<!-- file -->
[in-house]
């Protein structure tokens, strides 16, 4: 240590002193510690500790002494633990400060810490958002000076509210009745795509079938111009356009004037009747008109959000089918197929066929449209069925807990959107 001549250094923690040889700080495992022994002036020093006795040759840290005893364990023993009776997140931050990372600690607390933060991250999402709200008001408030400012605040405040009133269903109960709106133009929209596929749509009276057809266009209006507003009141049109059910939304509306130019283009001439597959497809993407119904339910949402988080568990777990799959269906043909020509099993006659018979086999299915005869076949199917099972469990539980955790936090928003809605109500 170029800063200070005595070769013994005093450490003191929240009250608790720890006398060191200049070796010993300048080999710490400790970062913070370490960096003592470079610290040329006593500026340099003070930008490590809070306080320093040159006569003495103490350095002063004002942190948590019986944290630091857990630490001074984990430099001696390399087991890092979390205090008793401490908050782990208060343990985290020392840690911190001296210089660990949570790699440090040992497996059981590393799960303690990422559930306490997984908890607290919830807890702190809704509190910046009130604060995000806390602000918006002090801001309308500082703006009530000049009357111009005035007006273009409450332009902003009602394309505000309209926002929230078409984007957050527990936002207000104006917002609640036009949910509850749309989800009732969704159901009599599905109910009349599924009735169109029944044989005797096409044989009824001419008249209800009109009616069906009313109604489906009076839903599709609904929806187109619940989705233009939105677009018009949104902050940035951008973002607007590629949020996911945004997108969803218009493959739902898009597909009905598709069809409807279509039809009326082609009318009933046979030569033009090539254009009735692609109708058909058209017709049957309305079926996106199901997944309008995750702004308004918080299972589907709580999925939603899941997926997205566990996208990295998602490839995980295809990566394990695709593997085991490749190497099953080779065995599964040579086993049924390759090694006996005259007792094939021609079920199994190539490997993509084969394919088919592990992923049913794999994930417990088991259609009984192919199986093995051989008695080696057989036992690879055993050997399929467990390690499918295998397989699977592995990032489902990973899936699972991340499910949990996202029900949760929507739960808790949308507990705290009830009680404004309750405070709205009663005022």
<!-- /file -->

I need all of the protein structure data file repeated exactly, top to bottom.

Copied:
[in-house]
């Protein structure tokens, strides 16, 4: 240590002193510690500790002494633990400060810490958002000076509210009745795509079938111009356009004037009747008109959000089918197929066929449209069925807990959107 001549250094923690040889700080495992022994002036020093006795040759840290005893364990023993009776997140931050990372600690607390933060991250999402709200008001408030400012605040405040009133269903109960709106133009929209596929749509009276057809266009209006507003009141049109059910939304509306130019283009001439597959497809993407119904339910949402988080568990777990799959269906043909020509099993006659018979086999299915005869076949199917099972469990539980955790936090928003809605109500 170029800063200070005595070769013994005093450490003191929240009250608790720890006398060191200049070796010993300048080999710490400790970062913070370490960096003592470079610290040329006593500026340099003070930008490590809070306080320093040159006569003495103490350095002063004002942190948590019986944290630091857990630490001074984990430099001696390399087991890092979390205090008793401490908050782990208060343990985290020392840690911190001296210089660990949570790699440090040992497996059981590393799960303690990422559930306490997984908890607290919830807890702190809704509190910046009130604060995000806390602000918006002090801001309308500082703006009530000049009357111009005035007006273009409450332009902003009602394309505000309209926002929230078409984007957050527990936002207000104006917002609640036009949910509850749309989800009732969704159901009599599905109910009349599924009735169109029944044989005797096409044989009824001419008249209800009109009616069906009313109604489906009076839903599709609904929806187109619940989705233009939105677009018009949104902050940035951008973002607007590629949020996911945004997108969803218009493959739902898009597909009905598709069809409807279509039809009326082609009318009933046979030569033009090539254009009735692609109708058909058209017709049957309305079926996106199901997944309008995750702004308004918080299972589907709580999925939603899941997926997205566990996208990295998602490839995980295809990566394990695709593997085991490749190497099953080779065995599964040579086993049924390759090694006996005259007792094939021609079920199994190539490997993509084969394919088919592990992923049913794999994930417990088991259609009984192919199986093995051989008695080696057989036992690879055993050997399929467990390690499918295998397989699977592995990032489902990973899936699972991340499910949990996202029900949760929507739960808790949308507990705290009830009680404004309750405070709205009663005022």